So in answer to our constant self-criticism, I offer an alternative. Stop thinking so much about ourselves. Stop searching for elusive beauty we all never believe we have enough of, no matter who we are or what we look like. Start searching for meaningfulness. Don’t look in the mirror this morning and wonder how you can get rid of that wrinkle or cover that grey hair. Look in the mirror and wonder how you can be meaningful today. How that face can bring joy to someone who sorrows. How that body can be strong for someone who is weak. How that image of God in your mirror can be compassionate, creative, or challenging to someone stuck somewhere they can’t find their way out of.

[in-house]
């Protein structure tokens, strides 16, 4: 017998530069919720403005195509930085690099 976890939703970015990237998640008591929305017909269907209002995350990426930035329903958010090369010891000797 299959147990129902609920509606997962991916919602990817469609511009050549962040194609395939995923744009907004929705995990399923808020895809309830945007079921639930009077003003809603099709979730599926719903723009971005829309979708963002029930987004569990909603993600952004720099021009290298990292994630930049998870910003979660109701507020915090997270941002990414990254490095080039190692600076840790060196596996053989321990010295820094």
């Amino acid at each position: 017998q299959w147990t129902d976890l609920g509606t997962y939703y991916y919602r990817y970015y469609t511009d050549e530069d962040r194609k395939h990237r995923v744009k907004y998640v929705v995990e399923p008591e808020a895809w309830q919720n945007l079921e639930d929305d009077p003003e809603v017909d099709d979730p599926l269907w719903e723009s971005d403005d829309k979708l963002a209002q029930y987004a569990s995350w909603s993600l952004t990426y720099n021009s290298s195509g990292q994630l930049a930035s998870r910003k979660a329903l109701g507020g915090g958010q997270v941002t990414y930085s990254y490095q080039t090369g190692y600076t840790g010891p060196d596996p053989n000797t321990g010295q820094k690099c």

Make beautiful. I think you’ll find you feel beautiful.

wasted breath

I tried to write this blog post yesterday, but I decided after the first twenty minutes you didn’t deserve to read the drivel that was appearing on the screen. It just wasn’t happening yesterday. Then, other things happened yesterday, and maybe, there was a reason I never finished.

Every once in a while, someone says something that startles you with its outside-of-the-box clarity and dead on accuracy. A statement that makes you go all Homer Simpson “D’oh” and realize, “That should have been my brain’s default mode.” But somehow, it never is. I had that moment yesterday morning reading the Psalms. 

In Psalm 39, the writer watches “the ungodly” and all they do and say. He promises himself, and presumedly God, that he will not jump in with a harsh word or a stupid comeback, no matter how bad it gets. Tough to do. When surrounded by idiot behavior, most of us are seriously prompted to at least a raised eyebrow and more likely a holier-than-thou judgment call.